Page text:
Protection experts say 300million images have been seized in two years. At the current rate it would take until 2032 to convict downloaders. Child abuse through social networks is also on the rise, reports charity.
The toll of child porn offences is now so high it would take police and the courts nearly 20 years to prosecute even those currently operating in Britain, it was claimed yesterday.
Child protection experts said the police have seized an estimated 300million indecent images in just two years - which are increasingly extreme and involving younger and younger children.
MPs heard that exploitation of children on social networking sites including Facebook has also seen a major rise, with many of the abusers operating from abroad and very difficult to track down.
John Carr, of the Children’s Charities Coalition of Internet Safety, revealed yesterday that at the current rate, it would take until 2032 to prosecute the child sex predators currently operating in Britain.
Five police forces who replied to a request about how many images they had seized came to 26million from April 2010 to 2012.
Mr Carr said according to statisticians if this rate was replicated across Britain, officers would have seized around 300million images in this time.
He gave the first indication of the massive scale of online child abuse while speaking at Commons Culture Select Committee’s first session on online safety yesterday.
There are estimated to be 50,000 child sex offenders in this country, whose crimes range from downloading images to carrying out physical abuse, according to the Child Exploitation and Online Protection Centre (Ceop), the main body investigating child abuse.
Peter Davies, chief executive of Ceop said: ‘It is quite a stark figure. We check trends in images every year and our experience recently has been the victims seem to be getting younger and younger and the levels of abuse seem to be getting worse and worse. There is no comfort in any of our analysis.’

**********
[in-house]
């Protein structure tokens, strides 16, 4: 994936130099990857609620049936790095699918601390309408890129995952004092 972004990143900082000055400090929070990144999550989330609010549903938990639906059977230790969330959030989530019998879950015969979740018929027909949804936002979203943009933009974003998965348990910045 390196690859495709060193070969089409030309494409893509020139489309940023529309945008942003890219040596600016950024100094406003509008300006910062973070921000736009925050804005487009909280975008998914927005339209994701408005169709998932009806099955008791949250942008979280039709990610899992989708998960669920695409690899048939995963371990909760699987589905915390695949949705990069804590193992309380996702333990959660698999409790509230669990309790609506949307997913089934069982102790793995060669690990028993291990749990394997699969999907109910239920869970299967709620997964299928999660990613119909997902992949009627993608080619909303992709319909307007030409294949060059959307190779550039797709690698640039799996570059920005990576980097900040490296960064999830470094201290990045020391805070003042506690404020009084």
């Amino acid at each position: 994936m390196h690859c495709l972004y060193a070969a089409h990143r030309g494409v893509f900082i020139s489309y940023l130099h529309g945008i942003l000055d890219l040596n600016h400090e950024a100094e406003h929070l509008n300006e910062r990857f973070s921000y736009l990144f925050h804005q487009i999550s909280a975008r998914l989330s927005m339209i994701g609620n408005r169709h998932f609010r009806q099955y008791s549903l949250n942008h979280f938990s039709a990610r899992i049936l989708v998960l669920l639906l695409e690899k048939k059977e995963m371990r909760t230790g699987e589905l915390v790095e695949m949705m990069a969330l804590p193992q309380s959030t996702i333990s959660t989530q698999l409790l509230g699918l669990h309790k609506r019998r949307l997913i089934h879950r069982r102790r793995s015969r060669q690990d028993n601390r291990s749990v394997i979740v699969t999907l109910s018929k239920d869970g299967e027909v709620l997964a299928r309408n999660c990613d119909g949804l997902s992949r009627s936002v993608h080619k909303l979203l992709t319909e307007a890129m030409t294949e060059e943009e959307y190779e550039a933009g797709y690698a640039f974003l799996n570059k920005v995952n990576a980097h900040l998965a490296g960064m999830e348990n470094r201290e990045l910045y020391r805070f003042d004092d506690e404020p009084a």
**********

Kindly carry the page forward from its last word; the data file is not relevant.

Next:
Mr Davies said most of the millions of images seized by police were duplicates but one or new images of an unidentified child were reported every week, and each of them was ‘a crime scene.’
He added that an ‘emerging trend’ in the exploitation was online grooming through websites, of ‘increasing severity’ which has very harmful consequences for the victims including suicide.
‘This is not so much about taking an interest in indecent images of children as using the medium of the internet to contact, ruthlessly manipulate and exploit and sexually abuse children to the point of causing them physical harm and psychological harm, and in some cases pushing them towards suicide, either because of the acts they have been compelled to do or in some cases because they’ve carried out acts online which are then used to blackmail them for money which they don’t have’, he said.
He added that it was difficult to detect because there is no physical contact between the victim and offender, who often ‘will target and harvest victims in a completely different part of the world’.
‘It’s important to identify that what we are trying to tackle is appalling aspects of human behaviour to some extent facilitated by the internet’, he said.
‘At the moment we are seeing roughly half this kind of activity taking place though by social networking sites, of which Facebook is the major one but not the only one , also through chat environments and other forums.’
These mediums are not to blame, he said, but needed to be managed better as the internet has ‘amplified, multiplied and sometimes almost industrialised’ the abuse of children, Mr Davies said.
On the issue of the number of people operating he said all police forces prioritise hunting ‘the worst offenders, the people at the heart of the networks who cause the greater harm’, and said the number of children protected from abuse was on the rise.
He added: ‘I’m told there are 85,000 prison places in the UK and that gives you some indication of what would actually happen if we actually got up one morning and arrested all these people....so we have to have a plan that goes beyond law enforcement’.
Mr Carr told MPs that illegal images were easy to find by those looking at legal adult content on the internet within ‘a couple of clicks’. ‘You can get pretty quickly to some of them....you need a little bit of determination but not a great deal’, he said.
He also called for legal providers of porn to use age verification procedures based on the electoral roll and credit card records, which are used successfully by the gambling industry to protect children viewing adult material which is ‘violent and sadistic’.
He supported the talks with service providers about measures to protect children including an opt-in system for online porn.
Prosecuting all child porn offenders in Britain would take 20 years: Protection experts say 300million images have been seized in two years 15 October 2013